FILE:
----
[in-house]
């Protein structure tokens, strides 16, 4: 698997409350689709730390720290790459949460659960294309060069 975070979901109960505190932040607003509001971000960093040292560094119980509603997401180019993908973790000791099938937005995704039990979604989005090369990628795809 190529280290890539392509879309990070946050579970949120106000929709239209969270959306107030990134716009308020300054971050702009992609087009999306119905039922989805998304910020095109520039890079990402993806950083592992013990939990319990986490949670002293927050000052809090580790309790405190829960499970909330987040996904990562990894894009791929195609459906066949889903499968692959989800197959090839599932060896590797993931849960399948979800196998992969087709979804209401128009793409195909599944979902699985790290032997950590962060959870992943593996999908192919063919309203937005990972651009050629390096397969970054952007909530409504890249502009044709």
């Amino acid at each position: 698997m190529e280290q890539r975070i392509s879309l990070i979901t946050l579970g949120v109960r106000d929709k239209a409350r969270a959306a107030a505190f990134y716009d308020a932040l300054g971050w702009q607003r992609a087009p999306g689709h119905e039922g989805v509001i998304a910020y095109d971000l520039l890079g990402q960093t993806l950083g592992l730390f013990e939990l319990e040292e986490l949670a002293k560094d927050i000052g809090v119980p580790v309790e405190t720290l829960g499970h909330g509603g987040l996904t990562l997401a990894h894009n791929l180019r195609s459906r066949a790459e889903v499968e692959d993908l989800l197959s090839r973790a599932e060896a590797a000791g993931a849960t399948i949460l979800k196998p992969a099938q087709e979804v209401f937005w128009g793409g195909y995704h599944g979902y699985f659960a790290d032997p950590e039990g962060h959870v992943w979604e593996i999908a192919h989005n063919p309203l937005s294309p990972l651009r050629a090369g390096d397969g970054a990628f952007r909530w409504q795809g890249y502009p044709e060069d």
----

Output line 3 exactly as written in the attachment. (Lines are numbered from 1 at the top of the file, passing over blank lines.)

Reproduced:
């Amino acid at each position: 698997m190529e280290q890539r975070i392509s879309l990070i979901t946050l579970g949120v109960r106000d929709k239209a409350r969270a959306a107030a505190f990134y716009d308020a932040l300054g971050w702009q607003r992609a087009p999306g689709h119905e039922g989805v509001i998304a910020y095109d971000l520039l890079g990402q960093t993806l950083g592992l730390f013990e939990l319990e040292e986490l949670a002293k560094d927050i000052g809090v119980p580790v309790e405190t720290l829960g499970h909330g509603g987040l996904t990562l997401a990894h894009n791929l180019r195609s459906r066949a790459e889903v499968e692959d993908l989800l197959s090839r973790a599932e060896a590797a000791g993931a849960t399948i949460l979800k196998p992969a099938q087709e979804v209401f937005w128009g793409g195909y995704h599944g979902y699985f659960a790290d032997p950590e039990g962060h959870v992943w979604e593996i999908a192919h989005n063919p309203l937005s294309p990972l651009r050629a090369g390096d397969g970054a990628f952007r909530w409504q795809g890249y502009p044709e060069d």